Some Sandwiched Boomers have developed innovative means of connecting with their grandchildren, using talents they didn't even know they had. Let your own creative juices run wild as you reach out to them.
On a lark, Sara wrote a poem for her grandson on his first birthday. It reviewed the things she had done with him – watching his first smiles, seeing him sit up and eat in his high chair, having him crawl to her, holding his hand as he learned to walk. She found that she enjoyed the writing as it gave her an opportunity, during the process, to savor her pleasant memories. She began to write poems regularly, combining them on the page with pictures she had taken of them together. Her grandson looked forward to her new "grandma poems" and loved re-reading the old ones every time she came for a visit. His parents read the poems to him when Sara was back in her own home, keeping their attachment strong.
Making movies had been Alex's hobby ever since he was a teenager. He had taken pictures of his own children over the years but never really compiled them in any meaningful way. It was different when his twin grandsons were born. For their first birthday, he edited a video of the highlights of their growth that year, complete with music and clever titles. As they grew, they looked forward to getting their new videos and loved to watch them over an over again. Alex took great pleasure in making the videos, as he could watch his raw footage many times in order to pick the best shots and put them together. Creating the birthday videos was a win-win for both Alex and his grandsons.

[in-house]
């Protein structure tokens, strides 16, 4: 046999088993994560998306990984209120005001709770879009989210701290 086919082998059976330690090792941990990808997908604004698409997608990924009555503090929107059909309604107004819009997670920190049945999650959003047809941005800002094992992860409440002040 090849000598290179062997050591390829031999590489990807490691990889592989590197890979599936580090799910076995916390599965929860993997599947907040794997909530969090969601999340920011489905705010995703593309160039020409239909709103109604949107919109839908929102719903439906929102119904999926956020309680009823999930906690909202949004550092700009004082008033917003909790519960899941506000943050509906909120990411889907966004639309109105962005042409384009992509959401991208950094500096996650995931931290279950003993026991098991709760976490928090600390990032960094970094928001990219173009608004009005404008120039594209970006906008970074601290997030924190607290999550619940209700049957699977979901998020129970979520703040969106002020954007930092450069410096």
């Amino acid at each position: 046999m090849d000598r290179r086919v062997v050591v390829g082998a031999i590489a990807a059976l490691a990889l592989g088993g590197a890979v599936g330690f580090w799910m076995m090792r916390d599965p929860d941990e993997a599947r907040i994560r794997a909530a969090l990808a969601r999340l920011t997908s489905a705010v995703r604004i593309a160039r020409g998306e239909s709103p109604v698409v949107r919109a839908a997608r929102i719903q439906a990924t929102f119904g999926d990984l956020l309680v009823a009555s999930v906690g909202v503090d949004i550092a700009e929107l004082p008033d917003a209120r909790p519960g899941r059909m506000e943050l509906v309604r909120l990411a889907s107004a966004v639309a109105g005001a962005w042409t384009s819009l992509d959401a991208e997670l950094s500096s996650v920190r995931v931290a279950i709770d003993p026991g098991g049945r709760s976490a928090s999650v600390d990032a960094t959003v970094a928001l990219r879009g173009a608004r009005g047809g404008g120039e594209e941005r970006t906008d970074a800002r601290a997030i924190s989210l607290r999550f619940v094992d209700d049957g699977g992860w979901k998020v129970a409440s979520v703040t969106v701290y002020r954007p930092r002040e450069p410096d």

Have you been taking digital pictures of your family? Could you make them into a book that your grandkids will enjoy looking at over and over again? Many sites on the Internet are available to help you create a lasting memento of your photographs.
Tomorrow, we welcome Irish author Orna Ross to our blog.